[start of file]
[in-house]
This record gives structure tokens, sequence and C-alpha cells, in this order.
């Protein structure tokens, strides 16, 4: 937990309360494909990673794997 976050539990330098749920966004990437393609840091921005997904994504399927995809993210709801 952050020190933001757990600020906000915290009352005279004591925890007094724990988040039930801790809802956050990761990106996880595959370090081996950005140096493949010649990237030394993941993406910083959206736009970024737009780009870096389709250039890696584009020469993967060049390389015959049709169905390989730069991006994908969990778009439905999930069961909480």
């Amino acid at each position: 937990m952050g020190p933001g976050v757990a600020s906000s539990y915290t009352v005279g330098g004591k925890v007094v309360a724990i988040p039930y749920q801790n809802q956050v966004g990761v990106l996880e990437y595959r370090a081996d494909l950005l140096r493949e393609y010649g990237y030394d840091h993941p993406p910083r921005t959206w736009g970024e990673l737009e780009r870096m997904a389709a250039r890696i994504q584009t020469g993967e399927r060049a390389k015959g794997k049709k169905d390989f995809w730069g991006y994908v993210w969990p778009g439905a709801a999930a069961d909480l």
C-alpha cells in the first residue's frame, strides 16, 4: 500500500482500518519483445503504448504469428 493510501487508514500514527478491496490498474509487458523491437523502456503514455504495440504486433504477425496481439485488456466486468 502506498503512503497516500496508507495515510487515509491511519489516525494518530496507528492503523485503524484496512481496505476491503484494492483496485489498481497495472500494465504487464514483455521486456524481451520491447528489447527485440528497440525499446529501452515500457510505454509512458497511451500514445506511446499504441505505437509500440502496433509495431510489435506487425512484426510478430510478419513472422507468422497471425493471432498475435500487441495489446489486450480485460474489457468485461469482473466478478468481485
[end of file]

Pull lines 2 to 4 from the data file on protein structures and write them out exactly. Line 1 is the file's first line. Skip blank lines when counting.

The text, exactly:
This record gives structure tokens, sequence and C-alpha cells, in this order.
């Protein structure tokens, strides 16, 4: 937990309360494909990673794997 976050539990330098749920966004990437393609840091921005997904994504399927995809993210709801 952050020190933001757990600020906000915290009352005279004591925890007094724990988040039930801790809802956050990761990106996880595959370090081996950005140096493949010649990237030394993941993406910083959206736009970024737009780009870096389709250039890696584009020469993967060049390389015959049709169905390989730069991006994908969990778009439905999930069961909480």
């Amino acid at each position: 937990m952050g020190p933001g976050v757990a600020s906000s539990y915290t009352v005279g330098g004591k925890v007094v309360a724990i988040p039930y749920q801790n809802q956050v966004g990761v990106l996880e990437y595959r370090a081996d494909l950005l140096r493949e393609y010649g990237y030394d840091h993941p993406p910083r921005t959206w736009g970024e990673l737009e780009r870096m997904a389709a250039r890696i994504q584009t020469g993967e399927r060049a390389k015959g794997k049709k169905d390989f995809w730069g991006y994908v993210w969990p778009g439905a709801a999930a069961d909480l």